So the present ban on HFCs "is by far not enough to reach the Paris Agreement goals, and it doesn't give us anything on closing the emissions gap," Schaeffer said.
Climate Analytics contributes to Climate Action Tracker, which makes projections linking government policy with global temperature increase.
What was the sticking point in trying to reach a deal on HFCs?
The issue was how fast HFCs should be phased out. Negotiators had weighed various proposals for amending the protocol to "freeze" HFC production and use to some point between now and 2031.
The US and western countries wanted them banned as quickly as possible. Although the US and China have their differences on the global stage, the world's two largest polluters have recently pushed together to fight climate change, and urged countries to extend the Montreal Protocol to include HFCs.
They also sought agreement on an "early freeze date" for when countries must cap their use of HFCs. More than 100 nations including the US, the European Union and many African states favored a peak by 2021.
But India, the world's third-largest polluter, supported the later date of 2031. Other hot countries where air conditioners that use HFCs are in high demand wanted temporary exemptions.
Regardless of timing, less-developed countries are seeking financial help from richer ones to help them implement the treaty. Last month, a group of developed countries and companies offered $80 million (72 million euros) to help developing countries switch away from HFCs.
What was decided?
The deal agreed Saturday, which is legally binding, splits countries into three groups with differing deadlines for phasing down HFCs.
Developed nations, including the US and many European countries, will start reducing HFC emissions by 2019.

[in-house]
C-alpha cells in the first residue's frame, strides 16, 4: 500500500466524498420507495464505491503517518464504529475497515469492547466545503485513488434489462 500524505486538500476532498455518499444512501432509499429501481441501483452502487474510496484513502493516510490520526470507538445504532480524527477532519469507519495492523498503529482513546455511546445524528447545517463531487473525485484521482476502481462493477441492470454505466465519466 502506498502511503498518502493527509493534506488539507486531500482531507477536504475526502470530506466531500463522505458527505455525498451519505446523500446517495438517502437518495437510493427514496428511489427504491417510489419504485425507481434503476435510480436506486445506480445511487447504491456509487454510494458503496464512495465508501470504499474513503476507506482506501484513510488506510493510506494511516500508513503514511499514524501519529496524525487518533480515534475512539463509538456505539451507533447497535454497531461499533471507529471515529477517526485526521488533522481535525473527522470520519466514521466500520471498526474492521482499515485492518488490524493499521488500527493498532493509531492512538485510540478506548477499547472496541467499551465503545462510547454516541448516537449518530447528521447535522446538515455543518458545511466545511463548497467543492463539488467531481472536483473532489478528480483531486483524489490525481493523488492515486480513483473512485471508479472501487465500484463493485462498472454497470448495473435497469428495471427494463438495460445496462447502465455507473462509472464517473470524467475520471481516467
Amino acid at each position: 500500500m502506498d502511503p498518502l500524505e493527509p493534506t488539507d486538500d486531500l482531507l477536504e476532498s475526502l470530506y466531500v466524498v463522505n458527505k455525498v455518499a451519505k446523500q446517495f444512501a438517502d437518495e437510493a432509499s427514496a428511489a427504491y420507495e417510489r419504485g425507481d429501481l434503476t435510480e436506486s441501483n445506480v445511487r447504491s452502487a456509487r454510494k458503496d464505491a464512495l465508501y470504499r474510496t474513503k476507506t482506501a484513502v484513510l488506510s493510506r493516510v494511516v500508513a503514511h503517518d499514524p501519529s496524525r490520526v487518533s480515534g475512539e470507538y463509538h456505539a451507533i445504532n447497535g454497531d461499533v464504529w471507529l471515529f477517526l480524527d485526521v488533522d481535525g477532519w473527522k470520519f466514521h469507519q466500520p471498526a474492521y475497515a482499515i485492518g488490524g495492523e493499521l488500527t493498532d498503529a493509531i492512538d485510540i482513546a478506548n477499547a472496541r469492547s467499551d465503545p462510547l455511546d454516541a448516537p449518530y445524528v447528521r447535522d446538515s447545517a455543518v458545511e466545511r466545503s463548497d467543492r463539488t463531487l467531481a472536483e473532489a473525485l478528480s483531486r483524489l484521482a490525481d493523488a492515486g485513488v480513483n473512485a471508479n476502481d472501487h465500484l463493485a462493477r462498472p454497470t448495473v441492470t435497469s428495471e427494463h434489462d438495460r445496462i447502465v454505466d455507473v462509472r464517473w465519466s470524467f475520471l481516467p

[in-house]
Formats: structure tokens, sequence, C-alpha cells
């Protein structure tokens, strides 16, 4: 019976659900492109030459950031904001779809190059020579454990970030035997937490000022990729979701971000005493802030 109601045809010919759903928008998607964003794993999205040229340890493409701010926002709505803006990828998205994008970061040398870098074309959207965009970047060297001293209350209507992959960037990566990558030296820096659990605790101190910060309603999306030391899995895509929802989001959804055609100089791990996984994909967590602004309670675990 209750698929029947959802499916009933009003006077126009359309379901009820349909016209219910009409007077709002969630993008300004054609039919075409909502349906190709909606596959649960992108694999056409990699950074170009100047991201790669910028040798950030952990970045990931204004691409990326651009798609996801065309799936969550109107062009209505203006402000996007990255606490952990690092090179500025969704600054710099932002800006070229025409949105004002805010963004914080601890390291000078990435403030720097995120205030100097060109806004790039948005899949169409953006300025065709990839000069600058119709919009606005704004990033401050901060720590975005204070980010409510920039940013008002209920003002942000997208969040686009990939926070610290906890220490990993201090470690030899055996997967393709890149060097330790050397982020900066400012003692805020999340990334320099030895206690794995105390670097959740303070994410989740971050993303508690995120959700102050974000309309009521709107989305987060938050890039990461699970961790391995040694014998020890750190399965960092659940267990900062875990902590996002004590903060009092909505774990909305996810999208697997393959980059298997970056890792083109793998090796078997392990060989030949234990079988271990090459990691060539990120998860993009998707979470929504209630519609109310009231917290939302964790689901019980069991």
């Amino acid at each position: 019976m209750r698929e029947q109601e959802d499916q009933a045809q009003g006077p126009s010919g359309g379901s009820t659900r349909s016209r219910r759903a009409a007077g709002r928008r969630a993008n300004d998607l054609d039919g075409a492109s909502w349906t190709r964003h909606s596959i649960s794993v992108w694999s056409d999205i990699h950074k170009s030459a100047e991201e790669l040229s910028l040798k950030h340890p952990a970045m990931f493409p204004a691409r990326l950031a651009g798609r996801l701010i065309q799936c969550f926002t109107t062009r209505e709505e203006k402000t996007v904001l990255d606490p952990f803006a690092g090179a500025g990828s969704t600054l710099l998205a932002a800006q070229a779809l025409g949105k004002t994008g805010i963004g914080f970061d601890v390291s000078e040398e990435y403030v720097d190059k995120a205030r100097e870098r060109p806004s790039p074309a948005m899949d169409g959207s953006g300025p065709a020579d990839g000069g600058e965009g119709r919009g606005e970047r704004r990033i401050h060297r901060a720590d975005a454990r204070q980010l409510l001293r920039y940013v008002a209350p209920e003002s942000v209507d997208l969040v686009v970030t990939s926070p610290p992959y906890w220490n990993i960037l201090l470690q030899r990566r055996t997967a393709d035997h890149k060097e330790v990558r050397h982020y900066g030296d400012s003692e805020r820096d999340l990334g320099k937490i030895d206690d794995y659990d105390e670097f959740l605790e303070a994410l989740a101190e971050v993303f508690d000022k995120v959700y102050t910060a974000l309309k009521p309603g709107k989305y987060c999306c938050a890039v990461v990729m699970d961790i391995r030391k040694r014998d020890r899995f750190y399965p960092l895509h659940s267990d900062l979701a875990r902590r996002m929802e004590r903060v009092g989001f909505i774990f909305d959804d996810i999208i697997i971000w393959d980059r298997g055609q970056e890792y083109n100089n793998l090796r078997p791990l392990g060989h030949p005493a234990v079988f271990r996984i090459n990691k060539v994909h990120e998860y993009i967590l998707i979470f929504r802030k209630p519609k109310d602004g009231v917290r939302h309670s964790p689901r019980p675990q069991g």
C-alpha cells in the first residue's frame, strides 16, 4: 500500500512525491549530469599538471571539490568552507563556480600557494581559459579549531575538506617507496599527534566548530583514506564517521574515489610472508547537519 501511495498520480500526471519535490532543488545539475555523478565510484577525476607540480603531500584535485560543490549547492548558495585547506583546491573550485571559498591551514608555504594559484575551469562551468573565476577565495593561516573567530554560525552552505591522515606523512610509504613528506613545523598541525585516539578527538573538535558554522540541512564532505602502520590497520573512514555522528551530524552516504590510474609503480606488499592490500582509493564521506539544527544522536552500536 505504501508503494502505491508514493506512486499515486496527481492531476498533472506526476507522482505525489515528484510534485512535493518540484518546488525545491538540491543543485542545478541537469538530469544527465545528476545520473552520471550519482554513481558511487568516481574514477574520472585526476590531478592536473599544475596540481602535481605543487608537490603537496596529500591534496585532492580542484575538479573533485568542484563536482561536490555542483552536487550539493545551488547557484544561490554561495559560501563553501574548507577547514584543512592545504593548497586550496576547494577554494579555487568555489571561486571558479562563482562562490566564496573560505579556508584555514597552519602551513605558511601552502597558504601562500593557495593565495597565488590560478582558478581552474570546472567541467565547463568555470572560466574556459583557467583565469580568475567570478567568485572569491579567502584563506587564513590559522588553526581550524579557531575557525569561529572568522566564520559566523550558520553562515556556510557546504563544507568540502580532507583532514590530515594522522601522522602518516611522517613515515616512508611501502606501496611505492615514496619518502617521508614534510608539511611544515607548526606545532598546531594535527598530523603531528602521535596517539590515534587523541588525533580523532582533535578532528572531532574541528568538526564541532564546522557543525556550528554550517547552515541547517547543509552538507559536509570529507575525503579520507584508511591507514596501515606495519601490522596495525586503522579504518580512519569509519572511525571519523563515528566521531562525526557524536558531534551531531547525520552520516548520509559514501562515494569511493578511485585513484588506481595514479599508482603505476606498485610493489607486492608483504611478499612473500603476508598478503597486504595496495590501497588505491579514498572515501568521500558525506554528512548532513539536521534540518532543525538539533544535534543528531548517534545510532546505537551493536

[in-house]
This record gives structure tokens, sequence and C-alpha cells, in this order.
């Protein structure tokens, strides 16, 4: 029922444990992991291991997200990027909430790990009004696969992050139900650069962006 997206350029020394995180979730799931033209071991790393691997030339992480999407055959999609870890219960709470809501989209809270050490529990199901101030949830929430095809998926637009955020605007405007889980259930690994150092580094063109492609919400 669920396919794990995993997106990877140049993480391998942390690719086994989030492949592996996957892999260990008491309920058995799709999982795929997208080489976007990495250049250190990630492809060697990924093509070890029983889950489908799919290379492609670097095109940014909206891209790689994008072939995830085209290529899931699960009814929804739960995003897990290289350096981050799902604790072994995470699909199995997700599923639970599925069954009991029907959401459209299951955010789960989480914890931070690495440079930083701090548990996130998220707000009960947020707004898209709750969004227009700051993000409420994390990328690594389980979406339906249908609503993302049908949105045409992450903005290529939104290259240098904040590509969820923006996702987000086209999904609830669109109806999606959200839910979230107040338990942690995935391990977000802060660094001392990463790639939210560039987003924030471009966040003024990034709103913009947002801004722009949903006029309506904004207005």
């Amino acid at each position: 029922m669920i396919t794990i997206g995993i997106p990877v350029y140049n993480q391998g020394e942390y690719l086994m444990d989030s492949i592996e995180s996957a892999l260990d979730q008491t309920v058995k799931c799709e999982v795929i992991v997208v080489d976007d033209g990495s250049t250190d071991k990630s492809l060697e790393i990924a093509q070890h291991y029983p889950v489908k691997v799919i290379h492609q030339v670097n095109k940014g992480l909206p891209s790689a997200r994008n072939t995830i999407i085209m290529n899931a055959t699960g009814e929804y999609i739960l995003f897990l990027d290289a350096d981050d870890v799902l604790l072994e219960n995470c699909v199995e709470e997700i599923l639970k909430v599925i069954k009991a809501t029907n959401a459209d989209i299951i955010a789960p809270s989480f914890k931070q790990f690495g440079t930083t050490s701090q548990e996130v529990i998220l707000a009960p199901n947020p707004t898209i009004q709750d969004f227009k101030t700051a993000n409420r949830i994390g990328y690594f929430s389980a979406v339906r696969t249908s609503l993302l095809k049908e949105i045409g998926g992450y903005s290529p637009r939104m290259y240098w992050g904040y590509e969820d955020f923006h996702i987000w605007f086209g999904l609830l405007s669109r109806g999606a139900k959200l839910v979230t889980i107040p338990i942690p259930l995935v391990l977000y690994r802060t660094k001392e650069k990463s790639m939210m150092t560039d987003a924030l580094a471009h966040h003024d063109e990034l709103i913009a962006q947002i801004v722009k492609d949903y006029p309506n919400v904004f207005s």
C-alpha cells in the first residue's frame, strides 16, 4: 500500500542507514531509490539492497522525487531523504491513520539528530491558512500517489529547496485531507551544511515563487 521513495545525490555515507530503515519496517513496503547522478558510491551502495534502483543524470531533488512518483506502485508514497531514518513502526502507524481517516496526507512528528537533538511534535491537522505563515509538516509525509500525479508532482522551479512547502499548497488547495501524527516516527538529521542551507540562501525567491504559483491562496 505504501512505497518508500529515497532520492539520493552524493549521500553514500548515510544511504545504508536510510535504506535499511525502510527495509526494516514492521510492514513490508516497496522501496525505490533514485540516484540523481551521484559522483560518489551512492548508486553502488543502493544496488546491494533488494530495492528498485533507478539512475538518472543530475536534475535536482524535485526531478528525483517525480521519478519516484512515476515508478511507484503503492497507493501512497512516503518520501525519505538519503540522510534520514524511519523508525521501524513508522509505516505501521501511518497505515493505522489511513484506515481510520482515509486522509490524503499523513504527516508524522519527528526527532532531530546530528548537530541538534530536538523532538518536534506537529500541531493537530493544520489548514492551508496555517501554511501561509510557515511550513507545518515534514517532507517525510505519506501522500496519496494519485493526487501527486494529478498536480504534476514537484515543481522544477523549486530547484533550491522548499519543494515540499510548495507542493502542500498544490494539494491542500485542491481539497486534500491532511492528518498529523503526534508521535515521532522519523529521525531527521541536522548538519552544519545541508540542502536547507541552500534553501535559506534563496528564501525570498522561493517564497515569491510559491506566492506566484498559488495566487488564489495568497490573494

A second group of around 100 developing nations, including China, will start reducing in 2024.
A third, smaller group of countries - including India, Pakistan and some Persian Gulf states - will begin their phase-out later, in 2028.
Under the agreement, HFC emissions are supposed to peak by 2024.
What are the alternatives to HFCs?
Avipsa Mahapatra from independent campaigning organization the Environmental Investigation Agency (EIA), told DW there are many alternatives.
"It's like with renewable energy: some will be better off using solar power than wind power," Mahapatra said. She pointed for example to ammonia and carbon dioxide. "They are refrigerants that we used in the past, and are available today.”
For manufacturers of CFCs, it was a relatively simple switch to start producing HFCs instead, Mahapatra told DW, adding that some of these companies have put up "artificial barriers" to discourage use of the alternatives.
But Mahapatra also said that industry could prove quicker at phasing out HFCs than governments. In Europe, 5,000 supermarkets already use carbon dioxide and ammonia in their fridges, she pointed out.
Another example is an Indian manufacturer Godrej & Boyce, which in 2012 developed a range of air-conditioning systems that use the natural refrigerant propane.
Mahapatra said she was "very optimistic" that if the US and the EU implement their HFC phase-outs soon, other countries would quickly follow.
"It's really important that they move early."